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The Contender
Con (against)
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the usa should ban most guns and confiscate them

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Voting Style: Open Point System: 7 Point
Started: 11/10/2015 Category: Politics
Updated: 11 months ago Status: Post Voting Period
Viewed: 293 times Debate No: 82384
Debate Rounds (3)
Comments (2)
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as the oxford link indicates, a gun is a danger to yourself and those around you... you're more likely to be shot or to kill with a gun. most people can accept this much. but then the next step is imagine lots of people with guns. wouldnt be common sense to expect more murders? that's what the evidence indicates, not just common sense.

more guns means more overall homicide;

would you be open to this if it could reduce murders by say, eighty percent?

i reluctantly would probably support bans and confiscation on a nationwide scale. this view doesn't make me popular and i dont like taking people's guns away. and i am open to evidence to contradict my main premises and cause me more caution in my view. i am just openly considering the idea, which is what i think should be expected from everyone.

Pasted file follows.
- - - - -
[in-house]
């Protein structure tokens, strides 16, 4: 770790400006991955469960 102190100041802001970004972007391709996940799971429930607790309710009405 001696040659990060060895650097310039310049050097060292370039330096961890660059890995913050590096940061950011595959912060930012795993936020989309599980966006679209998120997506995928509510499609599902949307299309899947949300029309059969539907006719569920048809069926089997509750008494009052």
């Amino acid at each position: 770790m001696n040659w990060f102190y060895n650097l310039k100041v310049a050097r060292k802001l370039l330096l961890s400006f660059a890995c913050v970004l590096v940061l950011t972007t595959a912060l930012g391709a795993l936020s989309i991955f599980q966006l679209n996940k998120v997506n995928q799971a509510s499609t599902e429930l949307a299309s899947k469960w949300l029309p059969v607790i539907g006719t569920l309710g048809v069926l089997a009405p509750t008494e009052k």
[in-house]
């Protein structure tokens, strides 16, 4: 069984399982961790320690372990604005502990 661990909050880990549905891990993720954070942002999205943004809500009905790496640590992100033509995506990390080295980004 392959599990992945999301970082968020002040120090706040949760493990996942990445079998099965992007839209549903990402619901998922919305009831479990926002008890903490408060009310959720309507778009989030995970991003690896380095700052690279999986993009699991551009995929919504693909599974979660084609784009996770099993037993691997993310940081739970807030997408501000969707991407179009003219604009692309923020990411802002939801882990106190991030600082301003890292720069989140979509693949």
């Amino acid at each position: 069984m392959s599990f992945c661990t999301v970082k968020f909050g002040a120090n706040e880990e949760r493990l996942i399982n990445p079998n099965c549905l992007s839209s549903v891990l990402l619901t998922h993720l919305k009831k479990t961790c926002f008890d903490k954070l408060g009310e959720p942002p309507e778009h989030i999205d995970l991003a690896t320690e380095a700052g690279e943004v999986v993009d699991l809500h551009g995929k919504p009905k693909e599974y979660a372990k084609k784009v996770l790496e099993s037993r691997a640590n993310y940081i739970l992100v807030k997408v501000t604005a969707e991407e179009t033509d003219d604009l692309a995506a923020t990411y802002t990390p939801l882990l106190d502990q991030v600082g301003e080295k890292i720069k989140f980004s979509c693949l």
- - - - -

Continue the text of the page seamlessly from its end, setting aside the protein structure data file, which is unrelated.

as the oxford link indicates, a gun is a danger to yourself and those around you... you're more likely to be shot or to kill with a gun. most people can accept this much. but then the next step is imagine lots of people with guns. wouldnt be common sense to expect more murders? that's what the evidence indicates, not just common sense.

i would expect if we banned and confiscated weopons that gun murders would go down as that's what the evidence indicates. i'm sure with the open borders etc that there would still be some murder, and defenseless people, just not as much. the main reason people need a gun for self defense is because there's so many guns to begin with. ive never seen someone acknowledge "yes we get more murder with gun rights, but that's the way it is for self defense". but it seems that's what the situation is. getting rid of guns should be taken seriously, i just dont know the exact numbers for what would happen.